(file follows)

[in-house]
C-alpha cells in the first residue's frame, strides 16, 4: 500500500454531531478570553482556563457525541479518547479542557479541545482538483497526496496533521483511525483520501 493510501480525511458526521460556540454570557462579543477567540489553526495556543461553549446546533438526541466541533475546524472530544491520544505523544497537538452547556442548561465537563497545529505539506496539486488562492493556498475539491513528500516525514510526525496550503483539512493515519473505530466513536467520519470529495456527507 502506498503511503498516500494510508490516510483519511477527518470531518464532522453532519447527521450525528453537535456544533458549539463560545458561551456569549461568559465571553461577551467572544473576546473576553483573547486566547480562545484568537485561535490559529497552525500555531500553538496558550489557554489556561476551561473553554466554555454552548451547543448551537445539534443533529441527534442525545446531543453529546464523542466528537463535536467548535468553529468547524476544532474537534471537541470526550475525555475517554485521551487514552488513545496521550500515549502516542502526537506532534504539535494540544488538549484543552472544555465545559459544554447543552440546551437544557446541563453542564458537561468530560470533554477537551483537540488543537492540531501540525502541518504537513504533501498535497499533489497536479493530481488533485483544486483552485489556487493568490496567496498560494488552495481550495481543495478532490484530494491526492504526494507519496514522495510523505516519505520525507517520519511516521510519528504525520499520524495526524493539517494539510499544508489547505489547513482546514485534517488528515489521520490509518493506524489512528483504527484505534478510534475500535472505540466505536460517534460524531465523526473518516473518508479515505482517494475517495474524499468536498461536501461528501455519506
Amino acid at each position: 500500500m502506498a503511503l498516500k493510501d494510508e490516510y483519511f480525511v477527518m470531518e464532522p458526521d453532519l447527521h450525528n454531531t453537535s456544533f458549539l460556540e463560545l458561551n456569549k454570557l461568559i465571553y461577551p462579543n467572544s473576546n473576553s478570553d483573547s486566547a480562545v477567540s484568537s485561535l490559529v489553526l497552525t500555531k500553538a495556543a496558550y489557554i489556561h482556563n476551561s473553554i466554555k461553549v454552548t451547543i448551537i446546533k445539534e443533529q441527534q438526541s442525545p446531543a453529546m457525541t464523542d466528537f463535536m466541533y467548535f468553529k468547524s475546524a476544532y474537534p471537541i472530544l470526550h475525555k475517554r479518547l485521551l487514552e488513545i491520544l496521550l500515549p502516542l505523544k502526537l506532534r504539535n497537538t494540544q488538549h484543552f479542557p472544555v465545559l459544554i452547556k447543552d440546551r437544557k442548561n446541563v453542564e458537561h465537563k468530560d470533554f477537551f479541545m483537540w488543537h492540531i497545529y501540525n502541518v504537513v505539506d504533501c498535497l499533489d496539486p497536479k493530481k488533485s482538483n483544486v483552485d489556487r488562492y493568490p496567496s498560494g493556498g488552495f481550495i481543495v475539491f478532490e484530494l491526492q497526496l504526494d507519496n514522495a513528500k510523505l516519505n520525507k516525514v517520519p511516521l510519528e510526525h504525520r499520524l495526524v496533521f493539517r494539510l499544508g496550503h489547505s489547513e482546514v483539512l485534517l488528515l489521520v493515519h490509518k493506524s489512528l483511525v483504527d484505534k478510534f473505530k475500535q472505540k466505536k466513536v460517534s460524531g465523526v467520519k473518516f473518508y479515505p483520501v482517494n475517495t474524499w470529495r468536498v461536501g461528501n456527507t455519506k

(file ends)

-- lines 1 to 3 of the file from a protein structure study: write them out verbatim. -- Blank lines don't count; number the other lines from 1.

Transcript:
[in-house]
C-alpha cells in the first residue's frame, strides 16, 4: 500500500454531531478570553482556563457525541479518547479542557479541545482538483497526496496533521483511525483520501 493510501480525511458526521460556540454570557462579543477567540489553526495556543461553549446546533438526541466541533475546524472530544491520544505523544497537538452547556442548561465537563497545529505539506496539486488562492493556498475539491513528500516525514510526525496550503483539512493515519473505530466513536467520519470529495456527507 502506498503511503498516500494510508490516510483519511477527518470531518464532522453532519447527521450525528453537535456544533458549539463560545458561551456569549461568559465571553461577551467572544473576546473576553483573547486566547480562545484568537485561535490559529497552525500555531500553538496558550489557554489556561476551561473553554466554555454552548451547543448551537445539534443533529441527534442525545446531543453529546464523542466528537463535536467548535468553529468547524476544532474537534471537541470526550475525555475517554485521551487514552488513545496521550500515549502516542502526537506532534504539535494540544488538549484543552472544555465545559459544554447543552440546551437544557446541563453542564458537561468530560470533554477537551483537540488543537492540531501540525502541518504537513504533501498535497499533489497536479493530481488533485483544486483552485489556487493568490496567496498560494488552495481550495481543495478532490484530494491526492504526494507519496514522495510523505516519505520525507517520519511516521510519528504525520499520524495526524493539517494539510499544508489547505489547513482546514485534517488528515489521520490509518493506524489512528483504527484505534478510534475500535472505540466505536460517534460524531465523526473518516473518508479515505482517494475517495474524499468536498461536501461528501455519506
Amino acid at each position: 500500500m502506498a503511503l498516500k493510501d494510508e490516510y483519511f480525511v477527518m470531518e464532522p458526521d453532519l447527521h450525528n454531531t453537535s456544533f458549539l460556540e463560545l458561551n456569549k454570557l461568559i465571553y461577551p462579543n467572544s473576546n473576553s478570553d483573547s486566547a480562545v477567540s484568537s485561535l490559529v489553526l497552525t500555531k500553538a495556543a496558550y489557554i489556561h482556563n476551561s473553554i466554555k461553549v454552548t451547543i448551537i446546533k445539534e443533529q441527534q438526541s442525545p446531543a453529546m457525541t464523542d466528537f463535536m466541533y467548535f468553529k468547524s475546524a476544532y474537534p471537541i472530544l470526550h475525555k475517554r479518547l485521551l487514552e488513545i491520544l496521550l500515549p502516542l505523544k502526537l506532534r504539535n497537538t494540544q488538549h484543552f479542557p472544555v465545559l459544554i452547556k447543552d440546551r437544557k442548561n446541563v453542564e458537561h465537563k468530560d470533554f477537551f479541545m483537540w488543537h492540531i497545529y501540525n502541518v504537513v505539506d504533501c498535497l499533489d496539486p497536479k493530481k488533485s482538483n483544486v483552485d489556487r488562492y493568490p496567496s498560494g493556498g488552495f481550495i481543495v475539491f478532490e484530494l491526492q497526496l504526494d507519496n514522495a513528500k510523505l516519505n520525507k516525514v517520519p511516521l510519528e510526525h504525520r499520524l495526524v496533521f493539517r494539510l499544508g496550503h489547505s489547513e482546514v483539512l485534517l488528515l489521520v493515519h490509518k493506524s489512528l483511525v483504527d484505534k478510534f473505530k475500535q472505540k466505536k466513536v460517534s460524531g465523526v467520519k473518516f473518508y479515505p483520501v482517494n475517495t474524499w470529495r468536498v461536501g461528501n456527507t455519506k